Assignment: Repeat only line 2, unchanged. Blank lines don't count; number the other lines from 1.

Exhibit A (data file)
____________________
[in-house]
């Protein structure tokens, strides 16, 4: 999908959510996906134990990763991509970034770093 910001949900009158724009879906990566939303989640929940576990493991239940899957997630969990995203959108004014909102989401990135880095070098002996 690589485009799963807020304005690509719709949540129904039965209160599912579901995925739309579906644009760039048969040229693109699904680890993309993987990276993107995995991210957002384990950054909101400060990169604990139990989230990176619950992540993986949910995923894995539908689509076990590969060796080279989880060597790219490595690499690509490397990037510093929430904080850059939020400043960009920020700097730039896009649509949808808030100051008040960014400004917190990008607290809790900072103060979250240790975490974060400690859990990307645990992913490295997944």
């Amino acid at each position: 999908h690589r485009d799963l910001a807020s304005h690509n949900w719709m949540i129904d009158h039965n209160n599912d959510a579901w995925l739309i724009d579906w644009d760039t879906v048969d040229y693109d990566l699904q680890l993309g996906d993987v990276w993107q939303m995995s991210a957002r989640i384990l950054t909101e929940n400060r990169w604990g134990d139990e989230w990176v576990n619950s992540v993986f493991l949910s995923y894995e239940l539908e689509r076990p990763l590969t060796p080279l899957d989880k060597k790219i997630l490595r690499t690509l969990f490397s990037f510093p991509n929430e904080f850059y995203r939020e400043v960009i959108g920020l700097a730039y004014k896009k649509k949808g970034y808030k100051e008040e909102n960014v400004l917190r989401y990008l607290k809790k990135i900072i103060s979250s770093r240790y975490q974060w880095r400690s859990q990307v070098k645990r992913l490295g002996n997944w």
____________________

């Protein structure tokens, strides 16, 4: 999908959510996906134990990763991509970034770093 910001949900009158724009879906990566939303989640929940576990493991239940899957997630969990995203959108004014909102989401990135880095070098002996 690589485009799963807020304005690509719709949540129904039965209160599912579901995925739309579906644009760039048969040229693109699904680890993309993987990276993107995995991210957002384990950054909101400060990169604990139990989230990176619950992540993986949910995923894995539908689509076990590969060796080279989880060597790219490595690499690509490397990037510093929430904080850059939020400043960009920020700097730039896009649509949808808030100051008040960014400004917190990008607290809790900072103060979250240790975490974060400690859990990307645990992913490295997944």